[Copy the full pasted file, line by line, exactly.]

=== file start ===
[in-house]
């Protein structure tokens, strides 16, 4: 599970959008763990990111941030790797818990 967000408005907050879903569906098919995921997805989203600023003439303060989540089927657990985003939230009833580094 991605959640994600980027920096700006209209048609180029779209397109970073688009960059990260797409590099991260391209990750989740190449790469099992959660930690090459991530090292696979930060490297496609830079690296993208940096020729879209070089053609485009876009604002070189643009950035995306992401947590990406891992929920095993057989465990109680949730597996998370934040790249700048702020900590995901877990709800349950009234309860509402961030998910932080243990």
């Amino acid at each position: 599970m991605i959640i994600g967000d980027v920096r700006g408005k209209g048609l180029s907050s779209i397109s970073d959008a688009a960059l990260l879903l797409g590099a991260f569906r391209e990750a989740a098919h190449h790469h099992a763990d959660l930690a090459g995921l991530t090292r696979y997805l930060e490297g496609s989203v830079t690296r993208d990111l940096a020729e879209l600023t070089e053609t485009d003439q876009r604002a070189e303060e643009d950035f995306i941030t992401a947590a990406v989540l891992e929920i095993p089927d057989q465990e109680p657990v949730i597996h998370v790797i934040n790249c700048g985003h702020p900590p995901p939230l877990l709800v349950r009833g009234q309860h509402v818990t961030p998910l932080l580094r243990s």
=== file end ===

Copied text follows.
[in-house]
């Protein structure tokens, strides 16, 4: 599970959008763990990111941030790797818990 967000408005907050879903569906098919995921997805989203600023003439303060989540089927657990985003939230009833580094 991605959640994600980027920096700006209209048609180029779209397109970073688009960059990260797409590099991260391209990750989740190449790469099992959660930690090459991530090292696979930060490297496609830079690296993208940096020729879209070089053609485009876009604002070189643009950035995306992401947590990406891992929920095993057989465990109680949730597996998370934040790249700048702020900590995901877990709800349950009234309860509402961030998910932080243990």
């Amino acid at each position: 599970m991605i959640i994600g967000d980027v920096r700006g408005k209209g048609l180029s907050s779209i397109s970073d959008a688009a960059l990260l879903l797409g590099a991260f569906r391209e990750a989740a098919h190449h790469h099992a763990d959660l930690a090459g995921l991530t090292r696979y997805l930060e490297g496609s989203v830079t690296r993208d990111l940096a020729e879209l600023t070089e053609t485009d003439q876009r604002a070189e303060e643009d950035f995306i941030t992401a947590a990406v989540l891992e929920i095993p089927d057989q465990e109680p657990v949730i597996h998370v790797i934040n790249c700048g985003h702020p900590p995901p939230l877990l709800v349950r009833g009234q309860h509402v818990t961030p998910l932080l580094r243990s």